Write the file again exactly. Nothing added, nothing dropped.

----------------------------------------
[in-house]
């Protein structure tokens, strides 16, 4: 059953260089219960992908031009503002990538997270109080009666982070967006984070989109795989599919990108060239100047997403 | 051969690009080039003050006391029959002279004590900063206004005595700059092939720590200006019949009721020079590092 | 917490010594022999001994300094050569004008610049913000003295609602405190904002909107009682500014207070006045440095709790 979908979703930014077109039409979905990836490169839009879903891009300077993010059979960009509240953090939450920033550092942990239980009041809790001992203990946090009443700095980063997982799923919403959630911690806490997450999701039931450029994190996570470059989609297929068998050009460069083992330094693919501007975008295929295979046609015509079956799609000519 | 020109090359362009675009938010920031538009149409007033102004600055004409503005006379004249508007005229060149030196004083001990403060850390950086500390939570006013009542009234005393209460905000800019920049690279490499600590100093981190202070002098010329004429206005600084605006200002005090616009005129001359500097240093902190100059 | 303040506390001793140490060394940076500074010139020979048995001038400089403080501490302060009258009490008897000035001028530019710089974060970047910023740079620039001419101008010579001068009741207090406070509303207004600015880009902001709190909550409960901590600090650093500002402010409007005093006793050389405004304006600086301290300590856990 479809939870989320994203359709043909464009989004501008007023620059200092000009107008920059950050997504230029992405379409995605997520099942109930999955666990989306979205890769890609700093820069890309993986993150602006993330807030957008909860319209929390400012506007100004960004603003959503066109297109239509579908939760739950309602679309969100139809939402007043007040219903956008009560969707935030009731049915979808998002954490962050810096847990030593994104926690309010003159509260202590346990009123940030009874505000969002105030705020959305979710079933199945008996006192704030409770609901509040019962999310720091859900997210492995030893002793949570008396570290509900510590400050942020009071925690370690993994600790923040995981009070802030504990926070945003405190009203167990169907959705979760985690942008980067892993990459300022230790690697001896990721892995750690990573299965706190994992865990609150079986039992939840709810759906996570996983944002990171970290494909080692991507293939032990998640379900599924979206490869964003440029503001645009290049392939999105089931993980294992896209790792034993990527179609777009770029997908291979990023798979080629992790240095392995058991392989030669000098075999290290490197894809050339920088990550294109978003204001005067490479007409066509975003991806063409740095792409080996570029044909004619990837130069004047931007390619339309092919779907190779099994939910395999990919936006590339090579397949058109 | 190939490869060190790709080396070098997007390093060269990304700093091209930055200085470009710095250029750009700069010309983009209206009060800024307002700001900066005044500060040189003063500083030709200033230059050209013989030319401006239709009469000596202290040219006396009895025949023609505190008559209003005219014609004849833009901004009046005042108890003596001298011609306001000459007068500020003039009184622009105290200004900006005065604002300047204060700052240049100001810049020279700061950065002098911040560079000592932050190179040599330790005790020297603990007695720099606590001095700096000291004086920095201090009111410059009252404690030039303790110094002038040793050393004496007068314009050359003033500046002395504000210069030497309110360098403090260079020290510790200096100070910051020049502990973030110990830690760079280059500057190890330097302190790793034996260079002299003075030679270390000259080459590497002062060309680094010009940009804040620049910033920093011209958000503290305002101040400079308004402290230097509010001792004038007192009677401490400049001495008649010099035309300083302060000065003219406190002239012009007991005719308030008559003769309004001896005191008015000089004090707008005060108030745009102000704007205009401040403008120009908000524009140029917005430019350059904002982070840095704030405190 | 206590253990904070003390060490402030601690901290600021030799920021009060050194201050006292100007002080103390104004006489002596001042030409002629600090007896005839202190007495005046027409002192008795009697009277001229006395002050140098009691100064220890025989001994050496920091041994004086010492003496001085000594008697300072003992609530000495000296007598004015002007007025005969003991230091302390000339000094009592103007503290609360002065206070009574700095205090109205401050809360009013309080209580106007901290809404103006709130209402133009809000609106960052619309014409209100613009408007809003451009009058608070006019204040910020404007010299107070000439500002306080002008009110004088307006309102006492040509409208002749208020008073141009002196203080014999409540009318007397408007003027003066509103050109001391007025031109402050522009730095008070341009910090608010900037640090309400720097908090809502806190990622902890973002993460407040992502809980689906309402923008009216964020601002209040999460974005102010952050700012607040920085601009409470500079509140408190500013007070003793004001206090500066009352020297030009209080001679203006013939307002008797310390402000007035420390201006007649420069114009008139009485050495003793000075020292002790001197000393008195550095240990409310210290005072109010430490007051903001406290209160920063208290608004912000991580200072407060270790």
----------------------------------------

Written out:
[in-house]
């Protein structure tokens, strides 16, 4: 059953260089219960992908031009503002990538997270109080009666982070967006984070989109795989599919990108060239100047997403 | 051969690009080039003050006391029959002279004590900063206004005595700059092939720590200006019949009721020079590092 | 917490010594022999001994300094050569004008610049913000003295609602405190904002909107009682500014207070006045440095709790 979908979703930014077109039409979905990836490169839009879903891009300077993010059979960009509240953090939450920033550092942990239980009041809790001992203990946090009443700095980063997982799923919403959630911690806490997450999701039931450029994190996570470059989609297929068998050009460069083992330094693919501007975008295929295979046609015509079956799609000519 | 020109090359362009675009938010920031538009149409007033102004600055004409503005006379004249508007005229060149030196004083001990403060850390950086500390939570006013009542009234005393209460905000800019920049690279490499600590100093981190202070002098010329004429206005600084605006200002005090616009005129001359500097240093902190100059 | 303040506390001793140490060394940076500074010139020979048995001038400089403080501490302060009258009490008897000035001028530019710089974060970047910023740079620039001419101008010579001068009741207090406070509303207004600015880009902001709190909550409960901590600090650093500002402010409007005093006793050389405004304006600086301290300590856990 479809939870989320994203359709043909464009989004501008007023620059200092000009107008920059950050997504230029992405379409995605997520099942109930999955666990989306979205890769890609700093820069890309993986993150602006993330807030957008909860319209929390400012506007100004960004603003959503066109297109239509579908939760739950309602679309969100139809939402007043007040219903956008009560969707935030009731049915979808998002954490962050810096847990030593994104926690309010003159509260202590346990009123940030009874505000969002105030705020959305979710079933199945008996006192704030409770609901509040019962999310720091859900997210492995030893002793949570008396570290509900510590400050942020009071925690370690993994600790923040995981009070802030504990926070945003405190009203167990169907959705979760985690942008980067892993990459300022230790690697001896990721892995750690990573299965706190994992865990609150079986039992939840709810759906996570996983944002990171970290494909080692991507293939032990998640379900599924979206490869964003440029503001645009290049392939999105089931993980294992896209790792034993990527179609777009770029997908291979990023798979080629992790240095392995058991392989030669000098075999290290490197894809050339920088990550294109978003204001005067490479007409066509975003991806063409740095792409080996570029044909004619990837130069004047931007390619339309092919779907190779099994939910395999990919936006590339090579397949058109 | 190939490869060190790709080396070098997007390093060269990304700093091209930055200085470009710095250029750009700069010309983009209206009060800024307002700001900066005044500060040189003063500083030709200033230059050209013989030319401006239709009469000596202290040219006396009895025949023609505190008559209003005219014609004849833009901004009046005042108890003596001298011609306001000459007068500020003039009184622009105290200004900006005065604002300047204060700052240049100001810049020279700061950065002098911040560079000592932050190179040599330790005790020297603990007695720099606590001095700096000291004086920095201090009111410059009252404690030039303790110094002038040793050393004496007068314009050359003033500046002395504000210069030497309110360098403090260079020290510790200096100070910051020049502990973030110990830690760079280059500057190890330097302190790793034996260079002299003075030679270390000259080459590497002062060309680094010009940009804040620049910033920093011209958000503290305002101040400079308004402290230097509010001792004038007192009677401490400049001495008649010099035309300083302060000065003219406190002239012009007991005719308030008559003769309004001896005191008015000089004090707008005060108030745009102000704007205009401040403008120009908000524009140029917005430019350059904002982070840095704030405190 | 206590253990904070003390060490402030601690901290600021030799920021009060050194201050006292100007002080103390104004006489002596001042030409002629600090007896005839202190007495005046027409002192008795009697009277001229006395002050140098009691100064220890025989001994050496920091041994004086010492003496001085000594008697300072003992609530000495000296007598004015002007007025005969003991230091302390000339000094009592103007503290609360002065206070009574700095205090109205401050809360009013309080209580106007901290809404103006709130209402133009809000609106960052619309014409209100613009408007809003451009009058608070006019204040910020404007010299107070000439500002306080002008009110004088307006309102006492040509409208002749208020008073141009002196203080014999409540009318007397408007003027003066509103050109001391007025031109402050522009730095008070341009910090608010900037640090309400720097908090809502806190990622902890973002993460407040992502809980689906309402923008009216964020601002209040999460974005102010952050700012607040920085601009409470500079509140408190500013007070003793004001206090500066009352020297030009209080001679203006013939307002008797310390402000007035420390201006007649420069114009008139009485050495003793000075020292002790001197000393008195550095240990409310210290005072109010430490007051903001406290209160920063208290608004912000991580200072407060270790």